Hearing issues can affect your whole life, including your cognitive health, and can happen at any age.
Pssst! Hello! HEL-LO-O! Can you hear me?
Probably not as well as you used to. And while we often associate hearing loss with growing old, the truth is it can happen at any age. Yes, the years take their toll. But so does the world around us.
Remember that jerk with the foghorn at the football game — the one that made your ears ring? Or blasting Cardi B through your Beats?
Then again, it could be the result of genetics.
They all can have a lasting impact on your hearing. And just like we know that regular exercise and not smoking makes a difference for our bodies, a big part of hearing health is under our control.
“Unfortunately,” says Dr. Victoria Ledon, an audiologist with the University of Miami Health System and a fellow of the American Academy of Audiology, “many people may not be knowledgeable about how noise can really impact their ears, or may not prioritize protecting their hearing. But, it is very important to use ear plugs when needed, as it is probably the one thing that we can do to make sure our hearing doesn’t change with time.”
Sudden versus gradual
There are different kinds of hearing loss, and different kinds of treatment.
For many of us hearing loss is gradual, a more or less steady decline over time which, like an expanding waistline, we might not notice for a while.
“It might be that their loved ones, family, friends or coworkers noticed the difficulty,” says Dr. Ledon. “My patients will say things like, ‘No, no, I can hear fine. The problem is that the other person is mumbling’ or ‘I just mistook one word for another.’”
Sometimes, though, hearing loss happens suddenly. In one or both ears. If that happens, says Dr. Ledon, don’t wait. It may recover — but only if it gets treated in time.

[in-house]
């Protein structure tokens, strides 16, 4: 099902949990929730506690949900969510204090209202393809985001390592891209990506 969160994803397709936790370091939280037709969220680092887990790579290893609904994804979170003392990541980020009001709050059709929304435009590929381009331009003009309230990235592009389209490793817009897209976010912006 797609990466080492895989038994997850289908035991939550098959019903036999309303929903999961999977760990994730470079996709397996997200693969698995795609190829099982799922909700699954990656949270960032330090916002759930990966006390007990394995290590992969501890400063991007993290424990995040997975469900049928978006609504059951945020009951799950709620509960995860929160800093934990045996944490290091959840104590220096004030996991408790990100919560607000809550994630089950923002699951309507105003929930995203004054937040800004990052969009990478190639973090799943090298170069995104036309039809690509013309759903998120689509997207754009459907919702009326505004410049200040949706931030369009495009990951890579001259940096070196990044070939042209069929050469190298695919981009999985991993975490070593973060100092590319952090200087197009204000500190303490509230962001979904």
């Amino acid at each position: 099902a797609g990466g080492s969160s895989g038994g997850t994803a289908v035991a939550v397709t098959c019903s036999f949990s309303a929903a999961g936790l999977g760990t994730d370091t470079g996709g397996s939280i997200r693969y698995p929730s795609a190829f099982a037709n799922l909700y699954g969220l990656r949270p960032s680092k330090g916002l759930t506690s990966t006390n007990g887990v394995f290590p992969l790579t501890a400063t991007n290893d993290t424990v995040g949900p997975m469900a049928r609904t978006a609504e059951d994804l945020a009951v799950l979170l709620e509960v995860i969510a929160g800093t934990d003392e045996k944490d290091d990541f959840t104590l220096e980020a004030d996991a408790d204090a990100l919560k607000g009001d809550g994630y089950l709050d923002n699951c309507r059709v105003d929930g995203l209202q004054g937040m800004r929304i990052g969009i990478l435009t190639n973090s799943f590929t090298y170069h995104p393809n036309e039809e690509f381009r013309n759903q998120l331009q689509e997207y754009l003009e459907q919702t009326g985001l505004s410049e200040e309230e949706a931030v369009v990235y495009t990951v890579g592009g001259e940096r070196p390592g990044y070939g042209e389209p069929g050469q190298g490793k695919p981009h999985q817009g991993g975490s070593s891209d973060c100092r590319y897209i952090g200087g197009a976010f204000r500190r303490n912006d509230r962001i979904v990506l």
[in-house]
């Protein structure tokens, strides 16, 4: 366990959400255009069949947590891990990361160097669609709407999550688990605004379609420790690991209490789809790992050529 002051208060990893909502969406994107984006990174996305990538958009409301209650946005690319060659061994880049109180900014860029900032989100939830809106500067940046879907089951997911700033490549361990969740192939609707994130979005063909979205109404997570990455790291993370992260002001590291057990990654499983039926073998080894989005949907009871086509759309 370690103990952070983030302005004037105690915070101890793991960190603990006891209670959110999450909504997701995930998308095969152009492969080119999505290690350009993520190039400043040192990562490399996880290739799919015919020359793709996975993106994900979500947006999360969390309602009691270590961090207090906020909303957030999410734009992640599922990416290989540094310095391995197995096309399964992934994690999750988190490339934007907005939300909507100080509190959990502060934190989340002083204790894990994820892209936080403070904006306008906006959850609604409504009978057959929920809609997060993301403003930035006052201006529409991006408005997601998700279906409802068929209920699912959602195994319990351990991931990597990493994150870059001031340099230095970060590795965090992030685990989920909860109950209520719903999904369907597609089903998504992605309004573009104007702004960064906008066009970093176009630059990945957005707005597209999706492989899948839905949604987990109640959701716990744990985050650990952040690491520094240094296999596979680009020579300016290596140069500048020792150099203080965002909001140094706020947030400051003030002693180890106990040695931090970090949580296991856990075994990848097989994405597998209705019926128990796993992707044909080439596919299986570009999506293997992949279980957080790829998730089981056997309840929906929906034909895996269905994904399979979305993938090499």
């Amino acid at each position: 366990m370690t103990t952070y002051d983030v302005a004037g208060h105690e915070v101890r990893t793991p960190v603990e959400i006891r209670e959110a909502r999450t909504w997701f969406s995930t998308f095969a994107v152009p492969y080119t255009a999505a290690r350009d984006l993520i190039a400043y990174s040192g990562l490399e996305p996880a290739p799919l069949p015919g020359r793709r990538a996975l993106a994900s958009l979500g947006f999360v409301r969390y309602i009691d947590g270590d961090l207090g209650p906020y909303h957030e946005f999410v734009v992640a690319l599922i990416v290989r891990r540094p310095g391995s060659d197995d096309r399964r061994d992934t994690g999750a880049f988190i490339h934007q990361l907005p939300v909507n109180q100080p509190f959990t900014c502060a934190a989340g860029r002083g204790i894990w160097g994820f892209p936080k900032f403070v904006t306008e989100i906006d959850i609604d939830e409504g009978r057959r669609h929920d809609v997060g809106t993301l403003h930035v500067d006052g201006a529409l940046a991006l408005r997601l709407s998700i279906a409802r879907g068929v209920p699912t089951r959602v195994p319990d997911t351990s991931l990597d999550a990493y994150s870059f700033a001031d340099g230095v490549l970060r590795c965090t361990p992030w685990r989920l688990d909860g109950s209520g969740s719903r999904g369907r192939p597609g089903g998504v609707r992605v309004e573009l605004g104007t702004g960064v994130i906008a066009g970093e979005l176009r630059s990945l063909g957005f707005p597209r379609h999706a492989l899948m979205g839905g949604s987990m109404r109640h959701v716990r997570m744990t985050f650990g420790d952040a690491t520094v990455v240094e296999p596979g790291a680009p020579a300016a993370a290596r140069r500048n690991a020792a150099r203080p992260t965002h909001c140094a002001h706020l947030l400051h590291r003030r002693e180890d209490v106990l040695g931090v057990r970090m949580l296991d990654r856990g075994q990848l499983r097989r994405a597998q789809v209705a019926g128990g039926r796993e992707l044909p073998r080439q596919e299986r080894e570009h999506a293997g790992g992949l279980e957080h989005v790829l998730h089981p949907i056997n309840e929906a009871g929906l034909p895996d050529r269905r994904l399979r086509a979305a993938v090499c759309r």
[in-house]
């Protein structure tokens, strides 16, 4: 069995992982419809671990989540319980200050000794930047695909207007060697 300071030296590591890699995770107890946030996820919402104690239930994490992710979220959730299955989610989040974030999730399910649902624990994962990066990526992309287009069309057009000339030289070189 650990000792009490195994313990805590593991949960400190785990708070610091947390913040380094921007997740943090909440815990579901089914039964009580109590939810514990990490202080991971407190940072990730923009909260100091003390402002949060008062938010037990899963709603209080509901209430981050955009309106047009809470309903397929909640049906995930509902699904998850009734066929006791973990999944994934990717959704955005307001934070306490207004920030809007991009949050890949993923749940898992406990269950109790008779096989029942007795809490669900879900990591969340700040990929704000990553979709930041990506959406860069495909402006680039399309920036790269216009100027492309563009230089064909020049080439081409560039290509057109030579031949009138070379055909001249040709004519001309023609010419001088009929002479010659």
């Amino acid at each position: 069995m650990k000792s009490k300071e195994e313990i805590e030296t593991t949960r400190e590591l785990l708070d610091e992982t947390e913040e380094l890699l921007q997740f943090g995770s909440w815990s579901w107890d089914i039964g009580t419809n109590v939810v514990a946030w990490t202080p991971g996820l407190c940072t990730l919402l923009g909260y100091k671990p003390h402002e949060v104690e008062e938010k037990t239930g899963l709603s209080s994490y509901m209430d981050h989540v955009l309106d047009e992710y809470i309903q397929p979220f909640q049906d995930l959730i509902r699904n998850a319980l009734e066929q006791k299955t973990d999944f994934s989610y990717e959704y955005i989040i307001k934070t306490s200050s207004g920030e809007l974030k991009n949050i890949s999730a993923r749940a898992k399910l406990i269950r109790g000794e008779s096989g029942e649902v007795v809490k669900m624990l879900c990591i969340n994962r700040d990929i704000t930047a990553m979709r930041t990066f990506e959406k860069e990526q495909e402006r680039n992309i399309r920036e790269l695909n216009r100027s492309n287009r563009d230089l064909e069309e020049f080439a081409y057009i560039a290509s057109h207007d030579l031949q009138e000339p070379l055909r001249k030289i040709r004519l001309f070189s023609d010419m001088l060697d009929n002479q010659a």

“Some people get sudden hearing loss from one minute to the next,” she says. “It’s really important for those kinds of patients to see their ENT doctor immediately because there could be a potential medical intervention that can help resolve their hearing loss.”
Check it out
Some kinds of hearing loss cause problems with high frequencies, or the consonant sounds of speech. Other types might make it sound like your ear is plugged up, or you’re underwater.
Either way, if you find yourself turning up the TV volume, or turning on the closed captions, it couldn’t hurt to get a hearing checkup. And it could hurt — a lot — not to.
“There have been several studies recently that have shown an association between things like memory and cognitive changes in people who have untreated hearing loss,” says Dr. Ledon.
In fact, she says, annual hearing tests are a good idea, the same way you get your eyes checked every year whether you wear glasses or not, “just to establish a baseline or monitor for changes.”
Because, in the end, it’s really about our quality of life.
“People who have hearing loss tend to become a little reclusive,” she says. “They tend to not want to do social activities like they used to, and we don’t want that. We want to keep people engaged. We want to keep people doing the things that they love, going out with their friends and family, going to the theater, going to the movies, doing all those things that keep them happy.”
Carlos Harrison is a contributing writer for UMiami Health News. He is a former national and international television correspondent, as well as a newspaper and magazine writer and editor.